As I’m sure all of us have experienced, at some point or another, humans have an innate desire and need to create something. Whether it is the grandest painting, a tiny doodle, an invention, an equation or an idea. We are born with these amazing, ambitious brains that are constantly searching for ways to produce things that make our individual hearts sing.
For many of us, these things become “art.”
The earliest examples of humans creating art dates back 82,000 years when people began to create things like tools, pottery and even jewelry. They also began to create figures in painting and sculpture that they believed would help bring good fortune to them in various forms. They created figurines and cave paintings that acted as charms for the people to bring them various blessings such as herds of animals they could hunt and fertility.
Fertility sculptures made up the majority of sculpture found dating back to the Upper Paleolithic era. The oldest of these, known as the Venus of Hohle Fels, shows a headless, voluptuous female figure carved from the ivory of a mammoth tusk. It was found in Germany and is believed to have been made 35,000-40,000 years ago. Archeologists and art historians believe that the replacement of the head by a small protrusion of stone means the figure was worn as an amulet.
One of the more well-known fertility sculptures from the time, is the Venus of Willendorf. This small figurine features a featureless woman with large breasts and wide hips; this is essentially a portrait of the ideal female body for reproduction. The sculpture was found in Austria and dates back to between 24,000 and 22,000 BCE.
These sculptures began an obsession among people to use sculpture as a way to evoke good fortune, as well as to portray idealized images of humans throughout history. Several cultures across the country have created similar fertility sculptures in which chosen features are emphasized as a way to point the blessings toward specific motivations.
Sculptor Daniel Edwards, evokes similar themes in his work. Edwards is known for his sometimes controversial sculptures that depict the faces of popular culture in different contexts. One that can be directly compared to the Venus statues of Prehistory is Edwards'”L.A. Fertility,” a marble statue that depicts a pregnant Kim Kardashian. Not only has Kardashian been held up in our culture as an idyllic figure, Edwards treats her pregnancy as a way of showing this ideal woman as fertile. The sculpture shows Kardashian with large breasts, a protruding belly and wide hips; it is strikingly similar to the Venus of Willendorf.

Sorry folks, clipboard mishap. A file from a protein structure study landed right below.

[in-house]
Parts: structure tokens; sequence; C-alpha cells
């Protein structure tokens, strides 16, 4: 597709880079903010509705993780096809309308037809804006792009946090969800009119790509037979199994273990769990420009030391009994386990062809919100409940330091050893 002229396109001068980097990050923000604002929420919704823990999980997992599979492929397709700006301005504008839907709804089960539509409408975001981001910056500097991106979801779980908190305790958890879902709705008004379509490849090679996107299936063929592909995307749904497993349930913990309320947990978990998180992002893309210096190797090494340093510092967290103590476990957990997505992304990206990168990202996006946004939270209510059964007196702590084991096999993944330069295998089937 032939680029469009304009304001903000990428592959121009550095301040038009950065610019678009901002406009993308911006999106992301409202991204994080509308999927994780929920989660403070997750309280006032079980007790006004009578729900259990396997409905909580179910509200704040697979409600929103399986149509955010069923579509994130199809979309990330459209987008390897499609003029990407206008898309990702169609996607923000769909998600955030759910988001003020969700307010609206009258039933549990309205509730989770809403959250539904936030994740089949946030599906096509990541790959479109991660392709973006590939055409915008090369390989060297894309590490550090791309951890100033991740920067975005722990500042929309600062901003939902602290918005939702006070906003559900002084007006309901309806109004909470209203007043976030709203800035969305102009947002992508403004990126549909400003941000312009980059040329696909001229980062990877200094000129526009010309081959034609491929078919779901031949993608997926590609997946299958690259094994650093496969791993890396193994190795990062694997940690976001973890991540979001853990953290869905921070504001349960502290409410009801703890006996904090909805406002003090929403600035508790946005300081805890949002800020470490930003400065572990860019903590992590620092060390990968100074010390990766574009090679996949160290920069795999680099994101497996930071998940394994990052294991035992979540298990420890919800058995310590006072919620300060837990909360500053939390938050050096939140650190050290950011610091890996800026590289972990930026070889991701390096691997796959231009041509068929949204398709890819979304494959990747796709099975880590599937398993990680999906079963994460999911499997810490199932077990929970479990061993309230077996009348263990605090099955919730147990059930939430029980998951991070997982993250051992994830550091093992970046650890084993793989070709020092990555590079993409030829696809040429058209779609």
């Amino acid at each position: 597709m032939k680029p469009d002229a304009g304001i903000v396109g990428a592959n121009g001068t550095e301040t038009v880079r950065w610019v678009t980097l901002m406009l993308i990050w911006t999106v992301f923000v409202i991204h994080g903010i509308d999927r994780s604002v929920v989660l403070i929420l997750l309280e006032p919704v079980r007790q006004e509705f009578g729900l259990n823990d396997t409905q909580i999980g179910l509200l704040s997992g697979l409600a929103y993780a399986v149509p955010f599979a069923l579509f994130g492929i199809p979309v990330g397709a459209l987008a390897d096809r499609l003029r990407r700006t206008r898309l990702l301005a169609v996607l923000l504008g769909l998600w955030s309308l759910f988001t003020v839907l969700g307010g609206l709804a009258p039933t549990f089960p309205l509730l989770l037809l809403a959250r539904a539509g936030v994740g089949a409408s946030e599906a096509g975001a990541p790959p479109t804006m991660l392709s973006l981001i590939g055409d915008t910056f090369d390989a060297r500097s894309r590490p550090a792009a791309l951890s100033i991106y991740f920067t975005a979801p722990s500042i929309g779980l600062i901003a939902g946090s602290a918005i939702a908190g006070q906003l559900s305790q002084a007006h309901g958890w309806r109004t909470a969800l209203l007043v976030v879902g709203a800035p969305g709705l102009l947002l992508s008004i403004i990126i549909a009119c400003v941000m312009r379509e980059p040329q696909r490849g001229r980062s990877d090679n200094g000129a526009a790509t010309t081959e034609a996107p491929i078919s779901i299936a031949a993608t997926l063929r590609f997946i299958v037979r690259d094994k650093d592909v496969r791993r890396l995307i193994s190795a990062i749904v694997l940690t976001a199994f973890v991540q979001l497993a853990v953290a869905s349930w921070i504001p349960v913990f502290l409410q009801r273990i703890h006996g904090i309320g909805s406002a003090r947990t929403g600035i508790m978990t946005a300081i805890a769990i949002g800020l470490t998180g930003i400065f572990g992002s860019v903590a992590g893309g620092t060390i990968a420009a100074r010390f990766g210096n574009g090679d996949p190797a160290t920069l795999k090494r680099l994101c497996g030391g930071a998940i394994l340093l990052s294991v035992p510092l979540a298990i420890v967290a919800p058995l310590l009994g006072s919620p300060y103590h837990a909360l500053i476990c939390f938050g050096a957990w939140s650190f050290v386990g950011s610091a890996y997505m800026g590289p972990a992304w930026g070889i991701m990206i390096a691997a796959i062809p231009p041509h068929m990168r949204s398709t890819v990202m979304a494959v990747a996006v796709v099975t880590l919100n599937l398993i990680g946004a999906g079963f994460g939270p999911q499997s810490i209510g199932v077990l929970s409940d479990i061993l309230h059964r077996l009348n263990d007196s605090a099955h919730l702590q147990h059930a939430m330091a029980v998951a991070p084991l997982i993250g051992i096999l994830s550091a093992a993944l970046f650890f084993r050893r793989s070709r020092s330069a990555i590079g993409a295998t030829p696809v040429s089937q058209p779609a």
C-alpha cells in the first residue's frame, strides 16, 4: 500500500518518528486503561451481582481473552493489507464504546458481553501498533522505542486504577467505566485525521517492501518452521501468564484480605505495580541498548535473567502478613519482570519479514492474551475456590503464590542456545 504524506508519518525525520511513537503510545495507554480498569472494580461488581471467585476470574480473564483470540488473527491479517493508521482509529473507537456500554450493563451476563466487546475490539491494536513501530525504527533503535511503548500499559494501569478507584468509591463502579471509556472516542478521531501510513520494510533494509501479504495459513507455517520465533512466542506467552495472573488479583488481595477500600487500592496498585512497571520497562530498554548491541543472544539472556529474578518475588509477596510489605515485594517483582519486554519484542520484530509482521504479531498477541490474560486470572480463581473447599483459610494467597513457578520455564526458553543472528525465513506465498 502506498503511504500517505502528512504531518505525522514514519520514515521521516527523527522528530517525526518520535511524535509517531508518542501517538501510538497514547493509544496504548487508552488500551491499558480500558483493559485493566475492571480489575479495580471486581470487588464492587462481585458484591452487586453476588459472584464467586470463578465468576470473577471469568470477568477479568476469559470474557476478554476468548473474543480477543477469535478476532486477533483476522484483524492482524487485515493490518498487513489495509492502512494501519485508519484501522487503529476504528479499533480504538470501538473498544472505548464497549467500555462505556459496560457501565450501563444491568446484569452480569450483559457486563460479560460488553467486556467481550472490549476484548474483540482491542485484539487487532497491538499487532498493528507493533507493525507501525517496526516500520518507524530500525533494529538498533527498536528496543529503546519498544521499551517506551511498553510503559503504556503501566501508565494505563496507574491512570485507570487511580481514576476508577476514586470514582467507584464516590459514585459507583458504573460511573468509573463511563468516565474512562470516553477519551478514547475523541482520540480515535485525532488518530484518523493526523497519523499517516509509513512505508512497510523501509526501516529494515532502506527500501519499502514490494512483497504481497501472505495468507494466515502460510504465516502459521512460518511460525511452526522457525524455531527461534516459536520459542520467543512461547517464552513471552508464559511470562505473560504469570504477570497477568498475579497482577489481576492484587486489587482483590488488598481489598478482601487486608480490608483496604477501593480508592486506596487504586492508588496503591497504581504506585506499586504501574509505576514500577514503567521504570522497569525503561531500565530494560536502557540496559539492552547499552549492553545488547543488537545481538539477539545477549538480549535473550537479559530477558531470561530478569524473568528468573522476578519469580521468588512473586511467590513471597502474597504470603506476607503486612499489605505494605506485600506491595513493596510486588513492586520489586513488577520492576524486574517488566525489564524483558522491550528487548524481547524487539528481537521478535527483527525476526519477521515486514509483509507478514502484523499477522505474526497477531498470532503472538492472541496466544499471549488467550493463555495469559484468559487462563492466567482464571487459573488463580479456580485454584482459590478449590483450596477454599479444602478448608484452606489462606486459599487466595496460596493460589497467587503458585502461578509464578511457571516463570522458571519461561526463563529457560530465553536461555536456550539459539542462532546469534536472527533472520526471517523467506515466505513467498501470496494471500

Another instance of early art-making are the various paintings of animals and hunters that grace Prehistoric caves across Europe. The most widely known of these are the caves at Chauvet-Pont-d’Arc in Lascaux, France. The drawings, made from various mineral pigments, show bulls, horses and other animals ranging in detail. Stick-like figures that seem to be humans are shown hunting the animals as well. While the paintings were discovered very recently, they are believed to date as far back as 15,000 BCE. Common interpretations believe the drawings were created both as a blessing and a guide. Some believe the paintings were made as a way to will large herds to pass through and bless the people with food.
Another prevailing theory is that the drawings were made so that people could record the anatomy of the various animals they encountered. Special attention is paid to the curve of the horns, the coloring and the movement of the legs. Many animals were painted over rounded edges of the cave, which, it is thought, was meant to portray the roundness and immense size of the animals. These paintings are important because they point to a maturation in human thought — humans were beginning to notice details as well as starting to record their existence.
A contemporary art show at The Hole gallery in New York entitled “Early Man,” attempts to address the reason humans chose to make art in the first place. Various artists, all influenced by Paleolithic art, contributed a variety of pieces for the show that included both painting and sculpture. According to an article about the show by The Huffington Post, the show seeks to return to an era where art was created, whether intentional or not, without the contemporary confines of “art speak” and the various standards and definitions we have created for “Art” over the years. The show features a contemporary version of a fertility statue by David Pappaceno, and creations of dancing women by Devin Strother that often evoke images from early cave paintings.
The thought that the basic art that allowed for all of the masterpieces we think of today when we think of art, has fallen by the wayside in direct influence is sad in a way. Have we forgotten our roots? Have we constructed such strict standards that we have forgotten about why humans created art in the first place.
Perhaps. But perhaps not.
Many contemporary artists are influenced (if mostly indirectly) by Prehistoric art, if by no other means than the simple, carnal need to record and create.
How do you think Prehistoric art has influenced the evolution of fine art over the years? How do you interpret the human need to create? What are your favorite Prehistoric pieces? Let’s talk.